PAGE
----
The Conspiracy And Trial Of Aaron Burr

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Men’s accounts of the scene in the Hall of Delegates varied according to their political persuasions. Washington Irving, who reported the trial for a Burrite newspaper in New York, said Wilkinson “strutted into court … swelling like a turkey cock.” David Robertson, the stenographer, described the General’s countenance as “calm, dignified and commanding while that of Colonel Burr was marked by a haughty contempt.”

Wirt’s description in his letter to Ninian Edwards was possibly more discerning. “In the midst of all this hurly-burly came Wilkinson and his suite, like Pope’s fame ‘unlooked for’ at least by Burr’s partisans. It was curious to mark the interview between Burr and Wilkinson. There was no nature in it—they had anticipated the meeting and resolved on the countenance which they would wear—Wilkinson had been some time within the bar before Burr would look towards him affecting not to know he was there until Hay introduced him by saying to the court: ‘It is my wish that General Wilkinson, who is now before the court, should be qualified and sent up to the Grand Jury.’ At the words ‘who is now before the court,’ Burr started in his chair, turned quickly and fastened a look of scorn and contempt on Wilkinson—Wilkinson bowing to the court on his introduction did not receive Burr’s first glance; but his bow finished, he turned his face down on Burr and looked with all the sullenness and protervity of a big black bull—Burr withdrew his eyes composedly and that was the end of it.”

Wilkinson himself described the scene in a letter to President Jefferson in his own inimitable style. “I saluted the Bench & in spite of myself my eyes darted a flash of indignation at the little Traitor on whom they continued fixed until I was called to the Book—The Lyon hearted Eagle Eyed Hero, sinking under the weight of conscious guilt, with haggard Eye, made an Effort to meet the indignant salutation of outraged Honor, but it was in vain, his audacity failed Him, He averted his face, grew pale & affected passion to conceal his perturbation.”

As soon as Wilkinson had taken the oath, he was sent to the grand jury. He had dressed in his best in the commanding general’s uniform of his own devising. His enormous gold epaulets glittered in the light pouring through the tall windows. He wore his famous gold spurs, and his heavily encrusted sword trailed on the ground. John Randolph, the foreman, immediately piped up that the marshal must take that man out and disarm him.

It was soon clear that the jurymen were set to give the General a hard time. John Randolph had discovered that the copies of Burr’s and Dayton’s cipher messages which had been in the General’s hands had been tampered with. Phrases had been erased, words written in. The grand jurors kept asking the General why, since he claimed he’d first learned of Burr’s plot from Swartwout in October, he had let a whole month go by before warning Governor Claiborne that an attack on New Orleans was imminent? In fact, wasn’t Wilkinson guilty too? And when the grand jury came to vote its indictments, a motion to add Wilkinson’s name to the list of defendants was just barely lost, seven to nine.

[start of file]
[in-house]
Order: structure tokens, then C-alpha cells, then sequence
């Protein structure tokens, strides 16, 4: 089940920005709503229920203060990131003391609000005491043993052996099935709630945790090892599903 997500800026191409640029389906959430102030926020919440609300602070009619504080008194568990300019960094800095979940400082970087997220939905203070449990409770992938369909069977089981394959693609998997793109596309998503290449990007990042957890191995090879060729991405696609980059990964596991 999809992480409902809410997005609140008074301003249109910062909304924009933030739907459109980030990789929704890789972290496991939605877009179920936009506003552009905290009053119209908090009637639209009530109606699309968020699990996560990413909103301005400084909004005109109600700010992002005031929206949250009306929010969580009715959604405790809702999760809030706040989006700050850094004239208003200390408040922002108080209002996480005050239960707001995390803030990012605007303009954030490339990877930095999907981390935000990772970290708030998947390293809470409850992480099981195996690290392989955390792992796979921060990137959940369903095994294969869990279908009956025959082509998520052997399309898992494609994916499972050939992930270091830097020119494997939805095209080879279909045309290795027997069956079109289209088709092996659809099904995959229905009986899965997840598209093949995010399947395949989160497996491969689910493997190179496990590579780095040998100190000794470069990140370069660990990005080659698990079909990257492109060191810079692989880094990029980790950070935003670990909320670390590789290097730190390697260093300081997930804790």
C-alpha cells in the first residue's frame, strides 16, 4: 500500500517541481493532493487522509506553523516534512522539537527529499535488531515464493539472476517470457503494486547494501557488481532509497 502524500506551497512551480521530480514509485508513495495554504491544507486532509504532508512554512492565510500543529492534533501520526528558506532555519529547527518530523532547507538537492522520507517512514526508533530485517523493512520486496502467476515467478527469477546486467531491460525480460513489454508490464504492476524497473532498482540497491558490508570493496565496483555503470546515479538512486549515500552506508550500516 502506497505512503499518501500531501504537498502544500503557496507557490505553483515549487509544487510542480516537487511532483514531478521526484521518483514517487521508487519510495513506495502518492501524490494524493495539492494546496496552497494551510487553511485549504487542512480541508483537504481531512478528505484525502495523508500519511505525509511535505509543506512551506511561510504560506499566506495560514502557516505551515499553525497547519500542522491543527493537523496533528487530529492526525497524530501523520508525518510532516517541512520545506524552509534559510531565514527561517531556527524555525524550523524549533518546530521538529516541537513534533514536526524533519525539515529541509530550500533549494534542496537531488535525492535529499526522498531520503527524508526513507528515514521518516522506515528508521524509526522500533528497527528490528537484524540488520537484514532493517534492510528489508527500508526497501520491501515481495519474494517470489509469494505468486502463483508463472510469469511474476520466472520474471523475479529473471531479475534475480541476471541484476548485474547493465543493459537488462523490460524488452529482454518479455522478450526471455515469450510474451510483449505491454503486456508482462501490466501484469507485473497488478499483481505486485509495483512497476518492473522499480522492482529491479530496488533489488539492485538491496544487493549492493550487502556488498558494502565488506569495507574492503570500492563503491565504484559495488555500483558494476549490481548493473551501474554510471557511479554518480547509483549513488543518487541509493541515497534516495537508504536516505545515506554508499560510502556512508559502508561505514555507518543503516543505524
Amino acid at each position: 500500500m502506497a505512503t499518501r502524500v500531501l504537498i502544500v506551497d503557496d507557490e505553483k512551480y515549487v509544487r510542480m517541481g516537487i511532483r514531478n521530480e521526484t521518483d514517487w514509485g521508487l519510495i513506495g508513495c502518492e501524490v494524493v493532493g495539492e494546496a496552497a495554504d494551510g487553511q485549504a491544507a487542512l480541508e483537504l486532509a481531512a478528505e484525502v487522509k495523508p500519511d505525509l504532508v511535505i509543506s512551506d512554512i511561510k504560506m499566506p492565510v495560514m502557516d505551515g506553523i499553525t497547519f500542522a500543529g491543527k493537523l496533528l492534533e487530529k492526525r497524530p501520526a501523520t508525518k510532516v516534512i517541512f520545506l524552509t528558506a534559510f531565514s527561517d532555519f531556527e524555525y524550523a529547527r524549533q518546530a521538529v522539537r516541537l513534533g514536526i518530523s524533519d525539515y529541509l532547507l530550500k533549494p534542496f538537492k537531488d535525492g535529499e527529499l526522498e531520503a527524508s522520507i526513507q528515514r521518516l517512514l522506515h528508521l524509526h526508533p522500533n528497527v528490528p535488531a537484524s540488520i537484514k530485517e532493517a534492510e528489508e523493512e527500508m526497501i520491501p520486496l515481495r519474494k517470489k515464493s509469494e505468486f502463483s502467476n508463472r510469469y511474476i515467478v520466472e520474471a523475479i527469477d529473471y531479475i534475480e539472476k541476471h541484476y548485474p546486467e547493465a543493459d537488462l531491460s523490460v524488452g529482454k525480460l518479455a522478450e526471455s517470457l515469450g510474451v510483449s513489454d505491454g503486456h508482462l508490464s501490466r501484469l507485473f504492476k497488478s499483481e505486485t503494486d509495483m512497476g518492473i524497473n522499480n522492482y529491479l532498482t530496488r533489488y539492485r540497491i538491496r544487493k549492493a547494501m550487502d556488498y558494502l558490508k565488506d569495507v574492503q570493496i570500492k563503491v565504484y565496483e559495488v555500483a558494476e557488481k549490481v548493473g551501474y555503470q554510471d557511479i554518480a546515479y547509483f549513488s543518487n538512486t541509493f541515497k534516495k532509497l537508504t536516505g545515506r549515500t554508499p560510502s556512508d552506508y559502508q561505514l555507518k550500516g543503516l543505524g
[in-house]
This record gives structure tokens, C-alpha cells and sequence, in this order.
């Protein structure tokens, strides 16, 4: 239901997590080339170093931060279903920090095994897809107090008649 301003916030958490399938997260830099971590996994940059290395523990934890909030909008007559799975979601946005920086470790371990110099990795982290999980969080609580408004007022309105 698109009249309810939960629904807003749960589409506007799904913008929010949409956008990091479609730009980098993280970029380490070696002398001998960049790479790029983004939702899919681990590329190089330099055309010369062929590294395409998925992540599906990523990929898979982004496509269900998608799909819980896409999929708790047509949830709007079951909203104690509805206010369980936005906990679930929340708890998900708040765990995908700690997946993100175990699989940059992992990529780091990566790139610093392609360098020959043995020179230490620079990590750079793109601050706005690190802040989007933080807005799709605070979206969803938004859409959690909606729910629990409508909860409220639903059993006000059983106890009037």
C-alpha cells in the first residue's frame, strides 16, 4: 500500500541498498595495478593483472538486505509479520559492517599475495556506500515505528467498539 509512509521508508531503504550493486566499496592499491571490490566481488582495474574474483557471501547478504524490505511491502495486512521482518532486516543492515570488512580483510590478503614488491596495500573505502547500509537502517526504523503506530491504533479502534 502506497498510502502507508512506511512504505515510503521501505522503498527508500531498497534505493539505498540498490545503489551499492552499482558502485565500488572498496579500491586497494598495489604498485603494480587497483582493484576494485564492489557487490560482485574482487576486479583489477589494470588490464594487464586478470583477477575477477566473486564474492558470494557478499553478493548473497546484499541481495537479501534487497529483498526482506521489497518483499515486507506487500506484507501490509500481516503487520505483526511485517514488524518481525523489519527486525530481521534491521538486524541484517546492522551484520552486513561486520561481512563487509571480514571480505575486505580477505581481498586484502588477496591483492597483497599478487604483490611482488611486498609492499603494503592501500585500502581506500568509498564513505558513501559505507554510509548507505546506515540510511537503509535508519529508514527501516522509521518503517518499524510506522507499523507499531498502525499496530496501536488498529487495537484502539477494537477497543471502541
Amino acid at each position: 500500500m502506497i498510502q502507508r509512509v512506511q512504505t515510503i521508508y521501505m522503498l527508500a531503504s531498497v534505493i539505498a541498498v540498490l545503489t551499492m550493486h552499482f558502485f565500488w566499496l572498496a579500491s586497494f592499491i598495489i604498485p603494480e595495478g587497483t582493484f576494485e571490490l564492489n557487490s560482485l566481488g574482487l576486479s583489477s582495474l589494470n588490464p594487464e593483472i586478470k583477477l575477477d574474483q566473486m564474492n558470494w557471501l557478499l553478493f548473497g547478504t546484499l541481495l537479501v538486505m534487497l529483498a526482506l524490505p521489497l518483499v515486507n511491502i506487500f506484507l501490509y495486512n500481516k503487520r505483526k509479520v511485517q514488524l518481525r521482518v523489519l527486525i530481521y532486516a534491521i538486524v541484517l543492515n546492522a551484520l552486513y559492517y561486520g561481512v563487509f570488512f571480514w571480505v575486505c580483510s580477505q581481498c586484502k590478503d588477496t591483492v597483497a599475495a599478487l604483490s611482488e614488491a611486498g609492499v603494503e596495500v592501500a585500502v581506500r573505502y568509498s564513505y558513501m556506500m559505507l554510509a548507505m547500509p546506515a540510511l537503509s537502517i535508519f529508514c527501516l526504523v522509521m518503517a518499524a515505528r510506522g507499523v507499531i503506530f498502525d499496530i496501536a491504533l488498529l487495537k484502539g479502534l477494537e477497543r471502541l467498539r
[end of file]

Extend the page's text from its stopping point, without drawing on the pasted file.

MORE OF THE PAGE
John Randolph was furious: “But the mammoth of iniquity escaped,” he wrote a friend; “not that any man pretended to think him innocent , but upon certain wire-drawn distinctions that I will not pester you with. W—n is the only man that I ever saw who was from the bark to the very core a villain.”

While the grand jury was closeted day after day in one part of the capitol, at the public sessions in the Hall of Delegates Burr and his lawyers hammered on a similar theme—that the true traitor of the piece was Wilkinson; instead of being a witness for the prosecution he should be in the prisoners’ dock.

On Wednesday, June 24, Burr’s attorneys brought in a motion for the attachment of the person of General Wilkinson. While this motion was being argued, word went around that the grand jury was about to bring in an indictment. Every man who could puffed up the hill to the capitol. At two o’clock that afternoon, as one of Burr’s lawyers was arguing for the attachment of General Wilkinson (who, since he had emerged from his ordeal, was sitting brazen with self-righteousness among the government lawyers), John Randolph led his sober-faced jurors into court and laid several indictments on the clerk’s table.

The clerk read out the endorsements: True bills against Burr and Blennerhassett for treason and misdemeanor.

In his letter to Ninian Edwards, Wirt described with relish the consternation in the camp of the defense: “When the grand-jury came down with the Bills against Burr and Blennerhassett, I never saw such a group of shocked faces. The chief justice, who is a very dark man, shrunk back with horror upon his seat and turned black. He kept his eyes fixed on Burr with an expression of sympathy so agonizing and horror so deep & overwhelming that he seemed for two or three seconds to have forgotten where & who he was. I observed him & saw him start from his reverie under the consciousness that he was giving away too much of his feelings and look around upon the multitude to see if he had been noticed. …”